This team builder requires some creativity on your part, and a fair bit of preparation. But, it’s all worth it!
Blindfolds (1 for every 5 Scouts you have)
Crutches (one crutch for every 5 Scouts you have)
Wooden dowel rods, or equivalent (3 for every 5 Scouts you have)
Lots of duct tape
Lead your Scouts to a location that is a fair distance away from the camp or Scout Hut. A half mile away is a good enough distance. Have them sit down together as though they were on an airplane.
In great detail, inform them that they were on a trip to a missionary project in Africa when their plane went down. Along with several passengers, the pilots were killed, and the radio equipment was damaged in the crash. In short, they are stranded and have no way of contacting others.
It gets worse. Not everybody survived the plane crash without injury. At this point, have adult leaders walk around and assign “injuries” to the group of students. Some students will have a broken arm. (That student needs to have a dowel rod taped to his arm so that he CANNOT use/bend it.) Others students will have a broken leg. (Handicap his/her leg the same way.) Some students might have lost their vision; give them a blindfold to wear. Some students sustained an injury to their mouths and can’t speak. (A simple piece of tape across their lips will suffice.) Maybe a few students are totally paralyzed. Some students will get NO injury assigned to them. Use your imagination, but remember to leave a few Scouts “unhurt.”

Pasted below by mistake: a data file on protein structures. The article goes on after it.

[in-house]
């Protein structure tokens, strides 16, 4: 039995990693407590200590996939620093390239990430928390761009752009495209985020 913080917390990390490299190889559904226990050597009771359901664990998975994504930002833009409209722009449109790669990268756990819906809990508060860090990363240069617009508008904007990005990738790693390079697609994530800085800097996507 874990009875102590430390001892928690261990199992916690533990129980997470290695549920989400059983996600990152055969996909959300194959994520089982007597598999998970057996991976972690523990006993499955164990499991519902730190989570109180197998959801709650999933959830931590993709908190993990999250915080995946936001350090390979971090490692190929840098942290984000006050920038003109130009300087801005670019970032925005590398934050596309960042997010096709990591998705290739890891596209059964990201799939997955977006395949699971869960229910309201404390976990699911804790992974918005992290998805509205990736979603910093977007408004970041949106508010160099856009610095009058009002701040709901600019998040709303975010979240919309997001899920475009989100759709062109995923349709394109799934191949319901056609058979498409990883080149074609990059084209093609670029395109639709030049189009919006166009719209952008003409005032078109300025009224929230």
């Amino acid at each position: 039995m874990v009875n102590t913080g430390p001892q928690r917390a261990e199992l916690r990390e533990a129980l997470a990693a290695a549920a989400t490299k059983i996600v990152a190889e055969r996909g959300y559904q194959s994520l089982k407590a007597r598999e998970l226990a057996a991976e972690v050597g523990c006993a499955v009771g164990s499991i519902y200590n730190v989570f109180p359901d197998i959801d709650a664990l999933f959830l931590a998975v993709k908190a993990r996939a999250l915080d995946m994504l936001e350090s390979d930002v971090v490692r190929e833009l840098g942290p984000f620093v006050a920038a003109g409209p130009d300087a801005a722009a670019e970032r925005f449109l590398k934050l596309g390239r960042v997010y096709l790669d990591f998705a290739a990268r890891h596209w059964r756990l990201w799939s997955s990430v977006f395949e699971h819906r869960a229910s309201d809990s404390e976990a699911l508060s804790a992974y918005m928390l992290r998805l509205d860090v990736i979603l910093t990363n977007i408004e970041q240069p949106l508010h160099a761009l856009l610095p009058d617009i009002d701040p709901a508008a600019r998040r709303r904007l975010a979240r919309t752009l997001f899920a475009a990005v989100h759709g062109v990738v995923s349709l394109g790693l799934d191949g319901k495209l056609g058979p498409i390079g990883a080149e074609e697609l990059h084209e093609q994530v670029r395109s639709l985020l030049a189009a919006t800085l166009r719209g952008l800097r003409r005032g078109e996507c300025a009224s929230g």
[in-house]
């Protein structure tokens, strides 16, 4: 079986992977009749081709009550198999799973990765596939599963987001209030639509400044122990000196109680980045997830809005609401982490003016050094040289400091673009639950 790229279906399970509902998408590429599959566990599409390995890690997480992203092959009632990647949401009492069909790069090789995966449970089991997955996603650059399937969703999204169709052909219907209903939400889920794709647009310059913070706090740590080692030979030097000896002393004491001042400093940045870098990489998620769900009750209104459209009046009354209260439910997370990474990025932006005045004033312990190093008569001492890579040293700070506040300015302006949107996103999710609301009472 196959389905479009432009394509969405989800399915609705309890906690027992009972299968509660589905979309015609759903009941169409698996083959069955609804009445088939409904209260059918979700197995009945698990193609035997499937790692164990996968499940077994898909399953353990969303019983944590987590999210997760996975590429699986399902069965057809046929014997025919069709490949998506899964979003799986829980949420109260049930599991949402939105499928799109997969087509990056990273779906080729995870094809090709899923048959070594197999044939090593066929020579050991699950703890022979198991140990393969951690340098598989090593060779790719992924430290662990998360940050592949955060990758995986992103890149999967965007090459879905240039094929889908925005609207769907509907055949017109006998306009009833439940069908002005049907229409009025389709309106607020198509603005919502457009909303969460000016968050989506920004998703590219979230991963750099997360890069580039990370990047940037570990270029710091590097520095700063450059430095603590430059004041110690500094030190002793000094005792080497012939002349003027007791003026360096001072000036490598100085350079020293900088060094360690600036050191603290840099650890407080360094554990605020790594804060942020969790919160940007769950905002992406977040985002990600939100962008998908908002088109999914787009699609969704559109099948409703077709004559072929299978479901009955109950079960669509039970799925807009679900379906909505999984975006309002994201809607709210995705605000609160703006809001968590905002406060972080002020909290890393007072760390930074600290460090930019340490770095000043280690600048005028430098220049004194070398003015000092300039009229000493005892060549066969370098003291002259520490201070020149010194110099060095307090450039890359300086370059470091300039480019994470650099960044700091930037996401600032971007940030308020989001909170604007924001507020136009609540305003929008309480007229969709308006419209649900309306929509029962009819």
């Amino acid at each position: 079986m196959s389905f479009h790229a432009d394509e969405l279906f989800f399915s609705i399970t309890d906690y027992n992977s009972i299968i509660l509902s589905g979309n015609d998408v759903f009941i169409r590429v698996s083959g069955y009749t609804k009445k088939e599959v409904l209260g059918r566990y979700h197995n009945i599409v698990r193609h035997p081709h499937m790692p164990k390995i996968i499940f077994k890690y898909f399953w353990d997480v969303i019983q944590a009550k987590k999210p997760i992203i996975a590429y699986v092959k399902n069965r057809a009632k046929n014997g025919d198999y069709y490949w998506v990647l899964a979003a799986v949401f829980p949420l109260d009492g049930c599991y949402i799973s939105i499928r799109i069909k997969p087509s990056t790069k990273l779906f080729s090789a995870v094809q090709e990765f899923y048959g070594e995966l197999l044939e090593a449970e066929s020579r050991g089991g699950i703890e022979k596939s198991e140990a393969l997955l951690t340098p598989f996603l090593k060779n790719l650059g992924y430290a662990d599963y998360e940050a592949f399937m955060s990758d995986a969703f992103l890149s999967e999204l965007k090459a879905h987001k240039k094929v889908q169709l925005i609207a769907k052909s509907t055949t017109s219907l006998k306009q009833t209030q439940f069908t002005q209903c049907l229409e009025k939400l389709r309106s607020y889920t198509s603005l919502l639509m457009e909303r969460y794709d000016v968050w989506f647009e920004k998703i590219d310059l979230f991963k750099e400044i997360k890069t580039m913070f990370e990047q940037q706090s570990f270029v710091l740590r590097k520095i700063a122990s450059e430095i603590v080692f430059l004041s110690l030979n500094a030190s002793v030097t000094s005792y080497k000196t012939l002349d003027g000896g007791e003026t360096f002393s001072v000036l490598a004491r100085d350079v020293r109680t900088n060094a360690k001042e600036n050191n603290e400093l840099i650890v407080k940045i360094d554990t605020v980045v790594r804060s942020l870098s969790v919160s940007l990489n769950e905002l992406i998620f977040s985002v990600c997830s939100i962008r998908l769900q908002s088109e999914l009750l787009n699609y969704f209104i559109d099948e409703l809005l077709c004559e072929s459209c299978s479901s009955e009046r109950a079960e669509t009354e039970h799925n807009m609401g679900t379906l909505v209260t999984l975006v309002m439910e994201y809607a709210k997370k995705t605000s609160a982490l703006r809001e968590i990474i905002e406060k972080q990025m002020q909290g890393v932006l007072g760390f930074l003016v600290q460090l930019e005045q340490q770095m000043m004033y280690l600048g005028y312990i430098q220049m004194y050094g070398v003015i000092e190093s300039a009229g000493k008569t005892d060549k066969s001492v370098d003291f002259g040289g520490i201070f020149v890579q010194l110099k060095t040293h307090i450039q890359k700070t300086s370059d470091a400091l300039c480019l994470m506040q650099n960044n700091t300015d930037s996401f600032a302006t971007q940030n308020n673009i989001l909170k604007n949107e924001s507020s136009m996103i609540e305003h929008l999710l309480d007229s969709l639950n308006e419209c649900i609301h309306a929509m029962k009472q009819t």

Tell them the objective is to get the ENTIRE group back to the Scout Hut or camp...in one trip. If you want, you can even assign a time limit. (If you have a really large group, you may want to break them into a couple of groups. If you group is smaller, you can just keep them altogether.)
When you get back to the Scout Hut or camp, you may want to talk about the experience.
Ask some of the students who were “handicapped,” “What was it like to be injured?”
Ask everyone, “Were you able to contribute? If so, how?”
Ask everyone about the attitude of the group. “How were the attitudes on the way back?
What does this teach us about teamwork?
1. This would be very difficult to pull off in a “city” environment. (It may “freak out” drivers to look out their window and see tons of bandaged up, blindfolded, and wounded teenagers hobbling down the sidewalk. So get into an environment where you can pull the team builder off without any outside interruption.
2. Make sure to have all of your necessary supplies located at the “site” of the crash so you can quickly get the students into character.
3. Do a good job telling your story. This helps them understand why they can’t use cell phones to call for help, or just send somebody for help.